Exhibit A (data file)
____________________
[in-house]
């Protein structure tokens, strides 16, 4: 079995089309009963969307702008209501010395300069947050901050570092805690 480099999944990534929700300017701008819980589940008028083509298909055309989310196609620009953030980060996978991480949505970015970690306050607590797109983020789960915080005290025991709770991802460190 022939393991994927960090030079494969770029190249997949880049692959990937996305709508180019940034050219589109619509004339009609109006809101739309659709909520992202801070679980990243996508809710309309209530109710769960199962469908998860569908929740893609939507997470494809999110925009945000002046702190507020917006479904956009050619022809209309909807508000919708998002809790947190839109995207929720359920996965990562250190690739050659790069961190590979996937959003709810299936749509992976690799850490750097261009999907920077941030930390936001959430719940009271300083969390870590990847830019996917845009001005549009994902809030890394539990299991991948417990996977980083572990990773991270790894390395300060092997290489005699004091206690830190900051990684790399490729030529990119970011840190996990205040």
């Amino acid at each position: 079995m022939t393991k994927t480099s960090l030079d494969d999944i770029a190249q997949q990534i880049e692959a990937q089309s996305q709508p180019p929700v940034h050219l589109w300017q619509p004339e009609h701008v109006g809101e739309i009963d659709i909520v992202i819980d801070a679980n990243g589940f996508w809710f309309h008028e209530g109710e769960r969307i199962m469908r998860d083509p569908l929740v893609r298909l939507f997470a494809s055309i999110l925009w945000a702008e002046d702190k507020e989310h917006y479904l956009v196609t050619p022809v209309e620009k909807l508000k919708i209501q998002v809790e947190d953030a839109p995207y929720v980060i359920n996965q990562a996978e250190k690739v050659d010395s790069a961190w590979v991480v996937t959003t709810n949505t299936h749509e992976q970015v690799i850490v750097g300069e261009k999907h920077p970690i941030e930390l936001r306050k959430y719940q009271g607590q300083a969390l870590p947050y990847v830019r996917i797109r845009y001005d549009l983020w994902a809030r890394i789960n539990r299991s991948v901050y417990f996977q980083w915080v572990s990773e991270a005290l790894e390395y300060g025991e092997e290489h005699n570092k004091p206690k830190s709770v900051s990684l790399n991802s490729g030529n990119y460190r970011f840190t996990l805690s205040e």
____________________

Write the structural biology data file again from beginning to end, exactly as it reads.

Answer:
[in-house]
């Protein structure tokens, strides 16, 4: 079995089309009963969307702008209501010395300069947050901050570092805690 480099999944990534929700300017701008819980589940008028083509298909055309989310196609620009953030980060996978991480949505970015970690306050607590797109983020789960915080005290025991709770991802460190 022939393991994927960090030079494969770029190249997949880049692959990937996305709508180019940034050219589109619509004339009609109006809101739309659709909520992202801070679980990243996508809710309309209530109710769960199962469908998860569908929740893609939507997470494809999110925009945000002046702190507020917006479904956009050619022809209309909807508000919708998002809790947190839109995207929720359920996965990562250190690739050659790069961190590979996937959003709810299936749509992976690799850490750097261009999907920077941030930390936001959430719940009271300083969390870590990847830019996917845009001005549009994902809030890394539990299991991948417990996977980083572990990773991270790894390395300060092997290489005699004091206690830190900051990684790399490729030529990119970011840190996990205040």
């Amino acid at each position: 079995m022939t393991k994927t480099s960090l030079d494969d999944i770029a190249q997949q990534i880049e692959a990937q089309s996305q709508p180019p929700v940034h050219l589109w300017q619509p004339e009609h701008v109006g809101e739309i009963d659709i909520v992202i819980d801070a679980n990243g589940f996508w809710f309309h008028e209530g109710e769960r969307i199962m469908r998860d083509p569908l929740v893609r298909l939507f997470a494809s055309i999110l925009w945000a702008e002046d702190k507020e989310h917006y479904l956009v196609t050619p022809v209309e620009k909807l508000k919708i209501q998002v809790e947190d953030a839109p995207y929720v980060i359920n996965q990562a996978e250190k690739v050659d010395s790069a961190w590979v991480v996937t959003t709810n949505t299936h749509e992976q970015v690799i850490v750097g300069e261009k999907h920077p970690i941030e930390l936001r306050k959430y719940q009271g607590q300083a969390l870590p947050y990847v830019r996917i797109r845009y001005d549009l983020w994902a809030r890394i789960n539990r299991s991948v901050y417990f996977q980083w915080v572990s990773e991270a005290l790894e390395y300060g025991e092997e290489h005699n570092k004091p206690k830190s709770v900051s990684l790399n991802s490729g030529n990119y460190r970011f840190t996990l805690s205040e």